Periodic Table of Genetics – Possible?
This idea came up while creating reading aid on Periodic table and how best to teach it to kids. The number of rows in Periodic table is 7. What it means is that there are at most 7 sibling elements that exhibit similar characteristics.
For example there are seven noble gas elements: Helium (He), Neon (Ne), Argon (Ar), Krypton (Kr), Xenon (Xe), and Radon (Rn). They are siblings and exhibit similar characteristics. From electron configuration of one element one can formulate electron configuration for the other sibling elements. Further, from existence of one element we can predict existence of its siblings even if they are not yet discovered. That is what Mendeleev, the creator of Periodic Table did. He knew some elements but not their sibling elements because they were not yet discovered. He left spaces for them in his table and three of them, gallium, scandium, and germanium, were found during his life time.
There is also a myth in India about there being potentially 7 copies of each person.
Could biologists, working on Human Genome database, explore this question: are there at most seven siblings of any particular gene? Knowing one, can we construct the sibling genes?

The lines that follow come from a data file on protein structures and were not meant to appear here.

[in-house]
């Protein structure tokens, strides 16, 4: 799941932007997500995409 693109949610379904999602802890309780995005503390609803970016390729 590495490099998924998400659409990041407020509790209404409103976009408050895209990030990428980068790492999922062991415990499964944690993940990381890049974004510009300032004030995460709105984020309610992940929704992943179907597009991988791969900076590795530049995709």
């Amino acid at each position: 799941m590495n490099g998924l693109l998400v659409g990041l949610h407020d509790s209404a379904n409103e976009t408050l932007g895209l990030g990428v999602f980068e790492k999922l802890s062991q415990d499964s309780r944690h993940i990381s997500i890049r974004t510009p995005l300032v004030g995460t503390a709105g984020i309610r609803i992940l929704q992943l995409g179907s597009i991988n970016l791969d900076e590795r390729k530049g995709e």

Could there be Periodic Table of Human Genes if the higher order (the God!) used same rules for life building blocks ( cells and their genes) as he did for non-life building blocks (elements and their atoms)?
Could rules around arrangement of electrons inside atoms and periodicity of elements be same for configurations of amino acids in genes and periodicity across genes?
Will biologists be able to discover new genes based on periodic law for siblings?
There are seven types of anxiety, so the scientific community claims. Could the number seven be related to the column height in periodic table or the group number (I,II, III,… VII)? Or could there be more types of anxiety if scientific community takes clues from d-group of periodic table?